Fiction Review: “The Blue Kind” by Kathryn Born

Book Reviews, Chicago Authors, Debut Novel or Collection, Fiction Add comments

kbornblueI’m likely not Kathryn Born’s intended reader. The drug novel genre leaves me cold, I’m picky when it comes to dystopian worlds, and it takes a special kind of YA book to ignite my passion. Still, even I can see that “The Blue Kind” has its moments.

A richly imagined and socially provocative debut, “The Blue Kind” centers around unreliable narrator Alison. An ungrateful immortal, she has spent eons doing drugs to dull the pain of living forever, a puzzling conceit. After an undefined period spent “Over,” Alison returns to find that conditions in Neom, a metropolis in which the laws of physics have been failing, have grown more dire. While her partner in immortality, Cory, has moved up in the drug trade’s complex hierarchy, as a woman Alison’s only hope of survival is to be “chained” to her man.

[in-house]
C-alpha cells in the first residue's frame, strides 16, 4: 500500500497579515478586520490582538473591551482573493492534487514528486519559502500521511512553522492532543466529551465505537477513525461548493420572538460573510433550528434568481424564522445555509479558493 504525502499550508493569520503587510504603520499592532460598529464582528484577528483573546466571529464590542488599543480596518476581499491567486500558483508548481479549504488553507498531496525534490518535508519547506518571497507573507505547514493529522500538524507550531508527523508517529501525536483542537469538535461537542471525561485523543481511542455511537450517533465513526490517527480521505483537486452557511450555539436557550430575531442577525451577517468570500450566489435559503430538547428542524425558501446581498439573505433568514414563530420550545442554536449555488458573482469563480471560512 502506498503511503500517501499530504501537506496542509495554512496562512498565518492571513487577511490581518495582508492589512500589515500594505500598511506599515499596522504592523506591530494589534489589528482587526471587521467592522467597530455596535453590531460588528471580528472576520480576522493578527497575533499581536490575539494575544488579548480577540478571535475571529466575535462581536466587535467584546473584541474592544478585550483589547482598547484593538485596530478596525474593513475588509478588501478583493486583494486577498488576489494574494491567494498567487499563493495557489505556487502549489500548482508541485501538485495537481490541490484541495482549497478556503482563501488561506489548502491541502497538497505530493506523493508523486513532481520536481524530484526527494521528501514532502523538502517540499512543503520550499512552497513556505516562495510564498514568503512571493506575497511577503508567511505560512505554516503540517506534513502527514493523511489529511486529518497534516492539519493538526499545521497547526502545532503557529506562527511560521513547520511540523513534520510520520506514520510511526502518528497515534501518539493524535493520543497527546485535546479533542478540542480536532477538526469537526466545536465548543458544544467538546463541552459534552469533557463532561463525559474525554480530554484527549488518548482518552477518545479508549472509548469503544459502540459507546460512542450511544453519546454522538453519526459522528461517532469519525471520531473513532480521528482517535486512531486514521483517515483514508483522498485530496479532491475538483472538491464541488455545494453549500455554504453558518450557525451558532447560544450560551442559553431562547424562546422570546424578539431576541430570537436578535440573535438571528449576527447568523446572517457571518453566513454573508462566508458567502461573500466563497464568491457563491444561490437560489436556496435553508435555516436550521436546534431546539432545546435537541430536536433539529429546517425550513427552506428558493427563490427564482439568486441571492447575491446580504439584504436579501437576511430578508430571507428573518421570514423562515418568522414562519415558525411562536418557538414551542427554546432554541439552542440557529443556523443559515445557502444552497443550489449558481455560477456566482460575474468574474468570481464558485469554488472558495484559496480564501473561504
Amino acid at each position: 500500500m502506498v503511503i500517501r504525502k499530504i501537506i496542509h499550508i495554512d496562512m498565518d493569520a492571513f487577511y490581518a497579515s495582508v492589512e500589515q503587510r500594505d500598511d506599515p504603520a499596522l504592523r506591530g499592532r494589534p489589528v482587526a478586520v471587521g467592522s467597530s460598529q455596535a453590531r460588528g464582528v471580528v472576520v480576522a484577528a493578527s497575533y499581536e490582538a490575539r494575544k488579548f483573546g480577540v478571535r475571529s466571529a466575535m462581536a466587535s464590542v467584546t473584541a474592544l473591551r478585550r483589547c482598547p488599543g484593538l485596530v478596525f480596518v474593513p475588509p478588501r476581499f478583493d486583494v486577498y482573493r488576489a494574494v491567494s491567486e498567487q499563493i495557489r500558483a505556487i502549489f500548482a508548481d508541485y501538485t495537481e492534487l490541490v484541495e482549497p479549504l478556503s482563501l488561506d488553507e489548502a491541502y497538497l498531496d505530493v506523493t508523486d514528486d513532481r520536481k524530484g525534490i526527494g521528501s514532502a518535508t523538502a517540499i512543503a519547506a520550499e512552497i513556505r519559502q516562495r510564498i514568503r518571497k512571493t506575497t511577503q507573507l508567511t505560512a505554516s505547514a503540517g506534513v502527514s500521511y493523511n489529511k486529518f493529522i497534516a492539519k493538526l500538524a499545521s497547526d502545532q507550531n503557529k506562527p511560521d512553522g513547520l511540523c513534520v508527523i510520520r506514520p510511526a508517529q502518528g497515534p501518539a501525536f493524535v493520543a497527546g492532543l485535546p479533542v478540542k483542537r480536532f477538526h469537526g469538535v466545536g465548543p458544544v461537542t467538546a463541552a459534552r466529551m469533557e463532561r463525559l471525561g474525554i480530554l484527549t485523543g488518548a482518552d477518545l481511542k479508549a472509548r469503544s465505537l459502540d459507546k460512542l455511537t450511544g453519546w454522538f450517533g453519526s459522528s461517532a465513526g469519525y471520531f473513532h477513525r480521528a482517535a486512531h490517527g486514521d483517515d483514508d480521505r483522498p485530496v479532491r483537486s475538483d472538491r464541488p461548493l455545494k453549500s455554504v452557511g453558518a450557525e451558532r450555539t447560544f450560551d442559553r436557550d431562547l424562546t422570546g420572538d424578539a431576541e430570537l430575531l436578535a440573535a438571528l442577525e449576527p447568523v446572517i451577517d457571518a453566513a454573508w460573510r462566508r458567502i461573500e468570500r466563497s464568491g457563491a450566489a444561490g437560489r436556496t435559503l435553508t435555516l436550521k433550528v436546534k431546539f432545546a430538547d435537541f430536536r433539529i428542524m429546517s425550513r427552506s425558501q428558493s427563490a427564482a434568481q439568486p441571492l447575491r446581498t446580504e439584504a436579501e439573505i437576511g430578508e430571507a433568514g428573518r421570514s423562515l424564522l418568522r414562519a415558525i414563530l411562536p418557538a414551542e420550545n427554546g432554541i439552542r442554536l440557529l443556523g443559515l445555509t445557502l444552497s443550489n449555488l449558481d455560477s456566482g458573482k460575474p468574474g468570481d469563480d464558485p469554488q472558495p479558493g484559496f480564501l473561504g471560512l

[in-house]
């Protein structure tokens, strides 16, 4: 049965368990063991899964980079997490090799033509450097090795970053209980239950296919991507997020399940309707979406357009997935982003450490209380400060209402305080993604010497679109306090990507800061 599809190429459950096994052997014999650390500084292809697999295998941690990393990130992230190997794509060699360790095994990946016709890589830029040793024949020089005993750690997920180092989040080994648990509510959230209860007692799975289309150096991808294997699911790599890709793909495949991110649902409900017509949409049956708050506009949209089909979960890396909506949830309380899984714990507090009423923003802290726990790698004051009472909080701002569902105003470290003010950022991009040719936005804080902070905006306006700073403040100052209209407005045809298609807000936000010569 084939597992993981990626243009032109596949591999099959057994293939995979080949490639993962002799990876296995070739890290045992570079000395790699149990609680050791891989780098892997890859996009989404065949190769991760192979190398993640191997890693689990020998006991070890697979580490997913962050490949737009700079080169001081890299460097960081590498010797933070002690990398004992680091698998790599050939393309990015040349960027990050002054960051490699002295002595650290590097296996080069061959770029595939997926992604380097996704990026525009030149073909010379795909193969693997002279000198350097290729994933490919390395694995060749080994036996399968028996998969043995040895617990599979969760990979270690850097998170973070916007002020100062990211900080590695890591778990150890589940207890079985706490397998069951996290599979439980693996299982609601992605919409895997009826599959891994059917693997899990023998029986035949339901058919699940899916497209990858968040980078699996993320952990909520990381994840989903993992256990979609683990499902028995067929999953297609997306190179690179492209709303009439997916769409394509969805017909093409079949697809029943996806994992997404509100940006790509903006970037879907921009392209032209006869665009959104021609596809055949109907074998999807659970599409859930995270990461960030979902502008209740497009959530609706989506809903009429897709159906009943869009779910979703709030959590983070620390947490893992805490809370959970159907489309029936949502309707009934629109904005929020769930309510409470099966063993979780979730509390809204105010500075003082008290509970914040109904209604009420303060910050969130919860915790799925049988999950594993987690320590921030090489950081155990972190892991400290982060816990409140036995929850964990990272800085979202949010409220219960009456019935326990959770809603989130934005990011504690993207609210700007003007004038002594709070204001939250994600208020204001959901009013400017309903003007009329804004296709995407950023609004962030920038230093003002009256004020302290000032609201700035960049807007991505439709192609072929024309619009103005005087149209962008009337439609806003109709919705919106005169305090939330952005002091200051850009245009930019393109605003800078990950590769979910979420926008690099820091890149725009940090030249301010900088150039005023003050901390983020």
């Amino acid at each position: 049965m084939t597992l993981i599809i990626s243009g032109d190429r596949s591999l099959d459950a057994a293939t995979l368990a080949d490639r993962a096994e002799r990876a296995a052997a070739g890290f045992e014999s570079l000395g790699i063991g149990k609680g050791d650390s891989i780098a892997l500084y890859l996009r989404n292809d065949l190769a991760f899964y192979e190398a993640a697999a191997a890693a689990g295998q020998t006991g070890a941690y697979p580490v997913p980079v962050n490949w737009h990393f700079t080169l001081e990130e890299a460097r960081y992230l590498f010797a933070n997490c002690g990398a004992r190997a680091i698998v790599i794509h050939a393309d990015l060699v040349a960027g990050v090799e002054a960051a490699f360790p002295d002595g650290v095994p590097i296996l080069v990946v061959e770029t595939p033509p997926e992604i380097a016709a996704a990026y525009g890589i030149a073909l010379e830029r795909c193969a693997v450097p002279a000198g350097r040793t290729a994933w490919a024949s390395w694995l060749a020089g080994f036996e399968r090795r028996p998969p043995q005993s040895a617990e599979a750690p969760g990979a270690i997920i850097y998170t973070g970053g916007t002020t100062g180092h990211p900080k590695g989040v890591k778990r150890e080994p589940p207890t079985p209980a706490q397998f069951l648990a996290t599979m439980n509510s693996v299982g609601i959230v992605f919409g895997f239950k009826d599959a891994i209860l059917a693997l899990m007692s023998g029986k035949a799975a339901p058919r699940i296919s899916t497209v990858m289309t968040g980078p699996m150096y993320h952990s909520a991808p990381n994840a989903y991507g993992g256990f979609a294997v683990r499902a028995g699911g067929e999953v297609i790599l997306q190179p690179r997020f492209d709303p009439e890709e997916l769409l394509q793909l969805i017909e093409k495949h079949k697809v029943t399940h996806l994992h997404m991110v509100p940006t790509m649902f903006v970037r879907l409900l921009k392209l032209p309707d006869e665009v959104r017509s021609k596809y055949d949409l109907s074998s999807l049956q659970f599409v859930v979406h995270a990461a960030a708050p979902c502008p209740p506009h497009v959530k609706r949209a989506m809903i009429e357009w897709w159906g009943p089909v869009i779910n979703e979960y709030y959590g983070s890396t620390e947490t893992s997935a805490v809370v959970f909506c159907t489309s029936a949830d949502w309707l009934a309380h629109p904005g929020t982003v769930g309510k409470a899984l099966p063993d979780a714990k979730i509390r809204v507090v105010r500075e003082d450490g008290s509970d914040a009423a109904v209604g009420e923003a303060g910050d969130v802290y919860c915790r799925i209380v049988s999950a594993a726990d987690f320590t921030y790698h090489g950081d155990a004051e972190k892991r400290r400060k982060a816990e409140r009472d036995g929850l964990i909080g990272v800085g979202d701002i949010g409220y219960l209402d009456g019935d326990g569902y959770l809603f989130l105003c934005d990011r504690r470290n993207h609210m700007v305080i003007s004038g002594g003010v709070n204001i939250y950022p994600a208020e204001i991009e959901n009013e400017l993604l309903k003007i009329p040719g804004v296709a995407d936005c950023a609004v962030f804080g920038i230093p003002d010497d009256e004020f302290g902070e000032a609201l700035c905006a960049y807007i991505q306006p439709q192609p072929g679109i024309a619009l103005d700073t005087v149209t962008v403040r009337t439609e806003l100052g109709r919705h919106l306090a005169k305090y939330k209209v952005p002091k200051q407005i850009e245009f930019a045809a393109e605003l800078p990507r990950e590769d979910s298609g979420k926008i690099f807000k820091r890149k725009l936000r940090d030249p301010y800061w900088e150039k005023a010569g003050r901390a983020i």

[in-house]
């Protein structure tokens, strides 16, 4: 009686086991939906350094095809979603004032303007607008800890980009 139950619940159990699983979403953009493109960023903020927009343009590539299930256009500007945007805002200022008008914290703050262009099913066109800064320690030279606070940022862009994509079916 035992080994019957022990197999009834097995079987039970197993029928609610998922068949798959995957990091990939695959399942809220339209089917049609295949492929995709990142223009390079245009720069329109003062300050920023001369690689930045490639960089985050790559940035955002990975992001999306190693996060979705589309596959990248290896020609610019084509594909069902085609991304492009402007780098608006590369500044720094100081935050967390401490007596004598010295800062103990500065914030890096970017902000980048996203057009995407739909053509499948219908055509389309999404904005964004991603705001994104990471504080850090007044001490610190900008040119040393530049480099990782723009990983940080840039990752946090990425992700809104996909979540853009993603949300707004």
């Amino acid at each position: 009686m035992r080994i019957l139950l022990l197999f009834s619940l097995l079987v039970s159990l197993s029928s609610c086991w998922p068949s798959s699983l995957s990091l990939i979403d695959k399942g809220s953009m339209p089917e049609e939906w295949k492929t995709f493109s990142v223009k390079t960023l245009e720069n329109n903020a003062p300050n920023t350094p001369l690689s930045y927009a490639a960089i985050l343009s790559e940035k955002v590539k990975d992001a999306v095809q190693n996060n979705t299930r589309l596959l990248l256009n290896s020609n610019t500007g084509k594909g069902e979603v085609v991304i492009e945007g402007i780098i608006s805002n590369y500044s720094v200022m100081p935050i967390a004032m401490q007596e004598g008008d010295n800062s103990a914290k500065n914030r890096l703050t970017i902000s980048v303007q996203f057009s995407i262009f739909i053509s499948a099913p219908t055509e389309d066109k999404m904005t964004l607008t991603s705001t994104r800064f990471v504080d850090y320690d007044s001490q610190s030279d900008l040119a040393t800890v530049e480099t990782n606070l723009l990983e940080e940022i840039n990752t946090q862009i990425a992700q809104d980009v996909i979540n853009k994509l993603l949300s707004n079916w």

There follows an increasingly disjointed depiction of drugs, sex and people who don’t shower. Still, over the book’s short span, the reader is treated to compelling plot twists and attention-grabbing descriptions. Tantalizing hints are dropped about Cory’s mysterious origins and Alison’s inability to properly report on her own experience. Admirable attempts are made to critique patriarchy and comment on the nature of addiction.

Unfortunately, it’s nearly impossible to care about the drug-addled, morally ambiguous characters with whom Born populates her novel. Likely, Born has made a conscious choice to turn up the volume on the baroque world of each drug trip and relegate each character’s humanity to rare moments of sobriety. If Born means to point up the sometimes repetitive, self-pitying nature of addiction, she’s accomplished her goal, however; by creating an incoherent, ever-shifting universe along with a narrator lacking introspection or the capacity for true revelation, she renders “The Blue Kind” ultimately unsatisfying. (Sarah Terez Rosenblum)

“The Blue Kind”
By Kathryn Born
Northern Illinois University Press, 184 pages, $14.95

Leave a Reply



× two = 16